Correct. It all depends on how you think the endowment will do over the next year or ten. Unfortunately, the two main sources of endowment growth (investment returns and alumni contributions) are highly correlated. If the markets are down and stay down for the next few years, returns will stink and alumni contributions will be lower than they otherwise would be. (The class agent mailings already express a great deal of nervousness.)

What happens if the Williams endowment is down 25%, and then stays down for several years? How likely is that scenario? Tough to know. I have been a bear since 1994, so don’t look to me for guidance. If I were a trustee, I would be concerned. I would give serious thought to delaying the renovation of Sawyer for at least a couple of years.

There are 100 odd educational endowments that are comparable to Williams. As far as I know, our endowment was at the very bottom in terms of performance last year. Cause for concern? Perhaps. But there is no excuse for the lack of transparency in endowment allocation and performance. Why keep secrets if you have nothing to hide?


Endowment Flipping

I worried about the College’s borrowing two years ago. The College had, at that time, $1.5 billion in the bank. Why would/should it borrow money (by selling bonds) rather than just spend some of the endowment? A commentator responded with:

Because Williams’ cost of equity is higher (i.e. return on the endowment) than its cost of debt. Especially if the interest paid is tax exempt.

Come on Kane, don’t you work in finance?

This is the logic of the condo-flipper in Fort Myers. As long as the endowment keeps on going up by more than the interest we pay on the bonds, Williams has a money machine! Why not just borrow $100 million and invest it in the endowment itself? We pay 3% in interest but make 10% in returns. Presto! The 7% spread means that Williams has made $7 million, and at no risk! Even better would be to borrow $1 billion and invest in the endowment. Then we make $70 million a year, enough extra to make tuition free for all!

The problem, obviously, is that endowment returns aren’t always positive, as folks with more than a year or two in finance realize. Leverage is a dangerous thing, for both hedge funds and small liberal arts colleges.

What impact has this sort of stuff had on our finances? I don’t know. Here is a listing of outstanding bonds and here are recent ones. Would all Williams debt be listed here? Is there an easy way to aggregate the total amount? Consider two bonds (the largest?):

Williams College $36,000,000 Bond Issue 01/04/2007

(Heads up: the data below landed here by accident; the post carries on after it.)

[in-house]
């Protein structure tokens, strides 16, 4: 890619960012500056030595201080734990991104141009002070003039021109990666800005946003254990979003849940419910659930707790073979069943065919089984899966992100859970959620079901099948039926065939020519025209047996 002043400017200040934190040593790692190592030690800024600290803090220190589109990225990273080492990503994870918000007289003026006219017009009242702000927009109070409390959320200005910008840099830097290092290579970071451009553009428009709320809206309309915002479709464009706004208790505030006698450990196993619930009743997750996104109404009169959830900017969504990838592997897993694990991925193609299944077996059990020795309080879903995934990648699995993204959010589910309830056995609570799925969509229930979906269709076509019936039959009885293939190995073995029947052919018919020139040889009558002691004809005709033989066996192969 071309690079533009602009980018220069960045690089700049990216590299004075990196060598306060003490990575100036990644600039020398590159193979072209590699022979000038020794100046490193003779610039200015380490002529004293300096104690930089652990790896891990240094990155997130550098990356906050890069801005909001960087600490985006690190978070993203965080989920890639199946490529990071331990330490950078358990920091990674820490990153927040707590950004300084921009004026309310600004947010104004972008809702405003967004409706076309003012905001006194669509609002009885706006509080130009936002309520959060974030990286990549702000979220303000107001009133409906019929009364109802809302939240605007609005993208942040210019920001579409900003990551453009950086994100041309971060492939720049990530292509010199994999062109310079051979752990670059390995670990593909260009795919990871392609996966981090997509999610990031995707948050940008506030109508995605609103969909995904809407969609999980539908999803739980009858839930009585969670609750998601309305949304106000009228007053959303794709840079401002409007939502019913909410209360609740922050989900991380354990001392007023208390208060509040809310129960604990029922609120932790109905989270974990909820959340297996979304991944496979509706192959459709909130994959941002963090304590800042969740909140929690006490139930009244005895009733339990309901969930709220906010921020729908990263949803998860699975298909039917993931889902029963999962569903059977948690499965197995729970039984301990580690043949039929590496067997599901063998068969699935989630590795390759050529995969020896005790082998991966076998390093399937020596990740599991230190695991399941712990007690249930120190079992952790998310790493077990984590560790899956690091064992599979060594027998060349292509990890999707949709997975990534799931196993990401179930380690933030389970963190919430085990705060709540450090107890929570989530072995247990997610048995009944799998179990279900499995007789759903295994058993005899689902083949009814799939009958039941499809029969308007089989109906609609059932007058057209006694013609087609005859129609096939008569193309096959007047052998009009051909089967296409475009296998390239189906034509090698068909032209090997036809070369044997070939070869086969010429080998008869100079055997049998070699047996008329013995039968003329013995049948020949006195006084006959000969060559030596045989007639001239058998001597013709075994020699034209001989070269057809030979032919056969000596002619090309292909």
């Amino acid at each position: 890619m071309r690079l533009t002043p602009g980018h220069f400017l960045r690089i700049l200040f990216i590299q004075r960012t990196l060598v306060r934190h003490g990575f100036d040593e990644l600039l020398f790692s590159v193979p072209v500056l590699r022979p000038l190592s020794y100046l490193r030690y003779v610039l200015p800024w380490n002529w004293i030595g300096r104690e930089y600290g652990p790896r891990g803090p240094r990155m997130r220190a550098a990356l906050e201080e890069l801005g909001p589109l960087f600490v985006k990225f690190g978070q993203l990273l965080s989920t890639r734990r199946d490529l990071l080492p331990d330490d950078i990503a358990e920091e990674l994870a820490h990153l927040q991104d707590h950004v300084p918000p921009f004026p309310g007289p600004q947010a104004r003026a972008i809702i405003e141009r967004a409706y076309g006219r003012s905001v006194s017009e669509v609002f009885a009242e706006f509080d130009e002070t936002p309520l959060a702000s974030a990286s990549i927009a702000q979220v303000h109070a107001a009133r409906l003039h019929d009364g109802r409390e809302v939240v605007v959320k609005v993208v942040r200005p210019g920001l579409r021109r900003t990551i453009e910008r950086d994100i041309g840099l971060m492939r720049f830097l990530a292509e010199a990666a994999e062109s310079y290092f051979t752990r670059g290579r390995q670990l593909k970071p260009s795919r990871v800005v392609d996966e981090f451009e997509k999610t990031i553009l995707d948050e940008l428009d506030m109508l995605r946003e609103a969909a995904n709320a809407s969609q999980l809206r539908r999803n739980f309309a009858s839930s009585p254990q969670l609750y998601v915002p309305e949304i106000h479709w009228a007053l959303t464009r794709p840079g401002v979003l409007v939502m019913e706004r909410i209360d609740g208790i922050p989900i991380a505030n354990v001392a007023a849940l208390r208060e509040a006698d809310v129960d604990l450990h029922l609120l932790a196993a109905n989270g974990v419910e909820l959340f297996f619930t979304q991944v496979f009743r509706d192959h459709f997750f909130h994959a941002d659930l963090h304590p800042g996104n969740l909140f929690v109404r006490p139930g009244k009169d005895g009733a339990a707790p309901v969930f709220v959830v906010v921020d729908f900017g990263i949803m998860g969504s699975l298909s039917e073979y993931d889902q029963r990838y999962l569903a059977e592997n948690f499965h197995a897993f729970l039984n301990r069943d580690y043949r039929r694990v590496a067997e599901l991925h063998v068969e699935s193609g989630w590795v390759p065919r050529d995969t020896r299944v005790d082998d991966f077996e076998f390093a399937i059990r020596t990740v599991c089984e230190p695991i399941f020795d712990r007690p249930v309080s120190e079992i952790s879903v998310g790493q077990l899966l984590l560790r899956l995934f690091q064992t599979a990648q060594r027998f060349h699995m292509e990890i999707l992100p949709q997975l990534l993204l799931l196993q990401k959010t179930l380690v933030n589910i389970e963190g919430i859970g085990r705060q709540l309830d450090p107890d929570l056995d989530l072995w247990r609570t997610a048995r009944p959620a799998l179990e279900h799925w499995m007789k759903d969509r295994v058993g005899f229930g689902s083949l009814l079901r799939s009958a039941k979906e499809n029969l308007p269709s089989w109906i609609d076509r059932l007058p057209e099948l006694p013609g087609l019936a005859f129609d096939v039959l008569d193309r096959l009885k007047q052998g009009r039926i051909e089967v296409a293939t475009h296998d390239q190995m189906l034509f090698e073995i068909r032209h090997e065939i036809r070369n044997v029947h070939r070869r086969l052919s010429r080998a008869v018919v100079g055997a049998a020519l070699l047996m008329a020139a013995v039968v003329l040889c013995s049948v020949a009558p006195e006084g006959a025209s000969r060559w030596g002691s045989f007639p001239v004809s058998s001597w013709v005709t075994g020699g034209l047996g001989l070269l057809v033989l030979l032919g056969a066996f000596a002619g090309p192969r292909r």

Williams College $71,160,000 Bond Issue 01/04/2007

How much interest does Williams pay on these bonds? If it is 3%, and the endowment lost 5% in the year through June 30, 2008, then this magical bit of financial engineering has cost the College $8 million. Well played, Collette Chilton!

Now, that is not fair. Williams was borrowing money long before Collette Chilton showed up. She almost certainly does not set policy on her own. The Trustees (along with the Investment Committee) sign off on any new debt. Yet the central fact remains that borrowing money when you have $1+ billion in the bank is a suspect exercise. In a bull market, leverage makes you look like a genius. In a bear market, it blows you up.

So, for starters, how about some transparency from the College? How large is Williams’ debt? What interest rate does it pay? What are the plans for reducing/increasing it?

UPDATE: Thanks to HWC for pointing out that the College’s Form 990 includes relevant (albeit out of date) data. Look at page 14 of this pdf.

It seems that, as of June 30, 2005, the College had $170 million in debt, at various interest rates. Has this debt been (partly) paid off via recent debt issues? Note that 2005 debt includes Series E through I. The two bond issues above are Series L and M. Looking again at the listing of outstanding debt, it looks like some of the previous debt was retired and some new added. Consider:

Williams College E 5/18/1993 22,000 13,800
Williams College G 6/29/1999 9,255 9,255
Williams College H 4/1/2003 42,850 39,630
Williams College J 4/3/2006 33,065 32,783
Williams College K 4/3/2006 39,700 39,700
Williams College M 1/7/2007 36,000 36,000
Williams College L 1/7/2007 71,160 71,160

We have the Series, the issue date, the issued amount and the amount outstanding (both in millions). Call it $240 million in debt. Assume the interest rate is 3%. (Is that reasonable?) Since the endowment lost 5% last year (and is almost certainly down again since June 30), we are looking at a $19 million loss.

Time to pay-off the debt or double down?

UPDATE II: Thanks to HWC for this link to the College’s financial statements.


Endowment Return: -5%

Curious how the Williams endowment is doing? David asked about this earlier, and even came up with a forecast, but now we have some actual numbers. The Record reports, in an annoyingly vague fashion, that the total value of the endowment dropped 5% between June, 2007 and June, 2008. There is no information at all as to how much of this loss can be attributed to increased expenditure, a slowdown in donations, or market losses.